Big Eyes: The Film, The Art, a Book to Read
This a coffee-table book that you will actually want to read. In fact, this particular book has occupied my beside-table for several weeks now. I only find the book difficult to read as the photographs and artwork constantly distracted me. The book chronicles the development and making of the Tim Burton film Big Eyes, with a focus on the artwork, and art design used in the film. Written by Leah Gallo the vivid detail and description of the production lead the reader on a journey from concept to the screen. Elegantly bridging the gap between the real Margret Keane and the Margret Keane, we see in the film.
Of the 192 pages, about 83 pages are devoted to Margaret Keane’s artwork, displaying over 40 original pieces. High quality photographs of the production occupy the 109 remaining pages devoted to the film. Beginning with a forward by Tim Burton, the book begins with the history behind Kean, and the strange story of Walter and Margaret. The history behind the film is simply fascinating, and the journey this story took to arrive in the theaters is nothing short of dramatic in and of itself. Leah Gallo begins in the 1960s pop-art craze that saw Keane become a phenomenon. The story continues along the path seen in the film, and extends beyond the 1986 trial that concluded the film. This is capped off with a story told by Singer Matthew Sweet, who acted as a consultant on the film, about meeting Walter Keane in the late 90s, who was still taking credit for, and selling, the original paintings.
With this historical background, established Gallo begins to escort us through the process screenwriters Scott Alexander and Larry Karaszewski took in developing the screenplay. Their journey began in 2003 when they discovered the story, and became instantly fascinated. Gallo outlined this process in detail from the preparation to convince Margaret to agree to the film, to finding a way to tone down Walter’s real life exploits for the film to make them believable. Karaszewski likened the actual transcripts from the Keane trail to a Marx Brothers movie. It was not until 2010 that they approached Burton. Tim Burton, already a fan of Keane, and familiar with the story, did not hesitate to take up the project. This is where Gallo leads us to the next phase of the production, where Burton, Karaszewski, and Alexander are finally able to break ground on production.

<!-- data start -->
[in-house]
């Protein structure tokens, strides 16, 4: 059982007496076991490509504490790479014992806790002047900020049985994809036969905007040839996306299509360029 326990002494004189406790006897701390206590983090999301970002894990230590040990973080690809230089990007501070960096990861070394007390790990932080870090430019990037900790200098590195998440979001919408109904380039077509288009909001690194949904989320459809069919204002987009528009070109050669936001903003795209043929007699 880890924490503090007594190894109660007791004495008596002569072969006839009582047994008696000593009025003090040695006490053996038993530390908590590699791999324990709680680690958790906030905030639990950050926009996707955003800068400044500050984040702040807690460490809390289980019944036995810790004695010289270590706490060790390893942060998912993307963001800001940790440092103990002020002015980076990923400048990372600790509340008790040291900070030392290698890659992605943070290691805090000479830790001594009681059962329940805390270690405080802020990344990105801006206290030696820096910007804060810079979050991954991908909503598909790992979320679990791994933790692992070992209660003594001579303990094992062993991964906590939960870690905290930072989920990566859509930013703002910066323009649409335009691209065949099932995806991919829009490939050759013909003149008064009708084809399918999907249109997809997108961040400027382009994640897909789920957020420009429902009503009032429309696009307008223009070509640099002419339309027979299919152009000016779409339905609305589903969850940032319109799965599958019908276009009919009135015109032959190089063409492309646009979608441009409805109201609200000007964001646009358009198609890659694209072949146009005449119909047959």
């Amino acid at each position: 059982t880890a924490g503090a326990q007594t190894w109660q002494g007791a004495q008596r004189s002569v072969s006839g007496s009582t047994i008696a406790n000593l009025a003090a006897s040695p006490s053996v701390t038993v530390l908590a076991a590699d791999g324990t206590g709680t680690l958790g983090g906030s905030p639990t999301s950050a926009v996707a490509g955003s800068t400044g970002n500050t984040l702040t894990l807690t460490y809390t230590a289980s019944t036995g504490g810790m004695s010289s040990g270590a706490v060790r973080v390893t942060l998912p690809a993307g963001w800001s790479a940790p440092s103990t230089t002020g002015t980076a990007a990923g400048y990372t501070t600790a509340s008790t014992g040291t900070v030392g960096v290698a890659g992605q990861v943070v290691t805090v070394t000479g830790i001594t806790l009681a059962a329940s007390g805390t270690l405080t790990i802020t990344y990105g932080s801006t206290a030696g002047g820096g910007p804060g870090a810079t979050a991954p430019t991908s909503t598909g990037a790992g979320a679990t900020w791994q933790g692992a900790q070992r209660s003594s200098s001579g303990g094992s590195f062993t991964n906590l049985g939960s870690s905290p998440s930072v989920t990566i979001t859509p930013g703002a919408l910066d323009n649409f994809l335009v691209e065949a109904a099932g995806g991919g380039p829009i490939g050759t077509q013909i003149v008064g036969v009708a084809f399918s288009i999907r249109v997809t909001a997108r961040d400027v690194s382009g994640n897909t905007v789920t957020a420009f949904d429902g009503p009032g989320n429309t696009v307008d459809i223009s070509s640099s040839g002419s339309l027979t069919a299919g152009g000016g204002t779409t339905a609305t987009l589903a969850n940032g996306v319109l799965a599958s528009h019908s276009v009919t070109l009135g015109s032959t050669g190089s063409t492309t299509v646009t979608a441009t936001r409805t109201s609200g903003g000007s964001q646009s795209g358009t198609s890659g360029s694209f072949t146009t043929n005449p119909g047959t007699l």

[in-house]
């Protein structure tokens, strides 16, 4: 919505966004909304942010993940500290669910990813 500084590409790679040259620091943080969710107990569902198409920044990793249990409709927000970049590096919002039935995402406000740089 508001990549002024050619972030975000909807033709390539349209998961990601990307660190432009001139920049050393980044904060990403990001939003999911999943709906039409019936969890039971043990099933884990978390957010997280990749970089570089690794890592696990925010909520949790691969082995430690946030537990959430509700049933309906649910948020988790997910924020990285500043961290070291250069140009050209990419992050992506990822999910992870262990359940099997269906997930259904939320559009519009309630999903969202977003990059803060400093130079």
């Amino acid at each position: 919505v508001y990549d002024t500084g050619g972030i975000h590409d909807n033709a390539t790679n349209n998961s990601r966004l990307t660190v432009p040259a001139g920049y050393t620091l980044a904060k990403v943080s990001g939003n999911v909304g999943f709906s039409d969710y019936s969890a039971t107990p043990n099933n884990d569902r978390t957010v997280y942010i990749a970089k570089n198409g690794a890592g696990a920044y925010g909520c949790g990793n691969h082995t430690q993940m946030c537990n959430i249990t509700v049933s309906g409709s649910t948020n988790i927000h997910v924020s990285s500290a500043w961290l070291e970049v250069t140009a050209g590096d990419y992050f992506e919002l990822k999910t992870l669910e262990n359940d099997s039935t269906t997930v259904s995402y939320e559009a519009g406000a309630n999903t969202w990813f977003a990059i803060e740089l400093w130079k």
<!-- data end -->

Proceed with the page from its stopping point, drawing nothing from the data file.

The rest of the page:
The documentarian way Gallo presents the film production is amazing. While more detail could be spared on the technical merits of producing this film, I believe I am only one of the few that would relish those details along with the vivid narrative provided. Through the next several chapters, it feels as though you are sitting in the same room with these filmmakers as they recount the details of the making of this film for you personally. It feels like Gallo spoke with every last person involved in this film, honestly I would not be surprised to discover that she had. Now we are 50 pages into this book and the details of the production design and visual aesthetic have come up. This is where the book truly shines. That shouldn’t be surprising, as this is a book about the art of a film about art. All told, each page of this book packs a punch, either visually, or with captivating writing of Leah Gallo. It is a book art and film lovers will adore.